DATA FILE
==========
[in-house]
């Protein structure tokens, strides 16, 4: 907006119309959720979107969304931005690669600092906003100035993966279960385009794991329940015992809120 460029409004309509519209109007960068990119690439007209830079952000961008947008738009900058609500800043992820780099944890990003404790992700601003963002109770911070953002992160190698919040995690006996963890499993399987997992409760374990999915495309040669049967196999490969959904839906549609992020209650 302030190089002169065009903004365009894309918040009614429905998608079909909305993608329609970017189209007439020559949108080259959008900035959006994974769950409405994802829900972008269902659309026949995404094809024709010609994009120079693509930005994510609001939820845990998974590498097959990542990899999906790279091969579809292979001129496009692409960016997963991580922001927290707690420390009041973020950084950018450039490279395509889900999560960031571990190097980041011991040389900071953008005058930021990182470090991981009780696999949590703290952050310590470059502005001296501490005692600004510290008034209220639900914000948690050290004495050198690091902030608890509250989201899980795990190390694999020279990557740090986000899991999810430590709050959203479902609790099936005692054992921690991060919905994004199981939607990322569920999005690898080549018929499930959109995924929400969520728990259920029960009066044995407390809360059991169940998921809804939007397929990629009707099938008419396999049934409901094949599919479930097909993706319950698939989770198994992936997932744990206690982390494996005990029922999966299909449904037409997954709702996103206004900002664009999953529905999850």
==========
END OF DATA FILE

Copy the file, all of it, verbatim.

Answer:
[in-house]
């Protein structure tokens, strides 16, 4: 907006119309959720979107969304931005690669600092906003100035993966279960385009794991329940015992809120 460029409004309509519209109007960068990119690439007209830079952000961008947008738009900058609500800043992820780099944890990003404790992700601003963002109770911070953002992160190698919040995690006996963890499993399987997992409760374990999915495309040669049967196999490969959904839906549609992020209650 302030190089002169065009903004365009894309918040009614429905998608079909909305993608329609970017189209007439020559949108080259959008900035959006994974769950409405994802829900972008269902659309026949995404094809024709010609994009120079693509930005994510609001939820845990998974590498097959990542990899999906790279091969579809292979001129496009692409960016997963991580922001927290707690420390009041973020950084950018450039490279395509889900999560960031571990190097980041011991040389900071953008005058930021990182470090991981009780696999949590703290952050310590470059502005001296501490005692600004510290008034209220639900914000948690050290004495050198690091902030608890509250989201899980795990190390694999020279990557740090986000899991999810430590709050959203479902609790099936005692054992921690991060919905994004199981939607990322569920999005690898080549018929499930959109995924929400969520728990259920029960009066044995407390809360059991169940998921809804939007397929990629009707099938008419396999049934409901094949599919479930097909993706319950698939989770198994992936997932744990206690982390494996005990029922999966299909449904037409997954709702996103206004900002664009999953529905999850």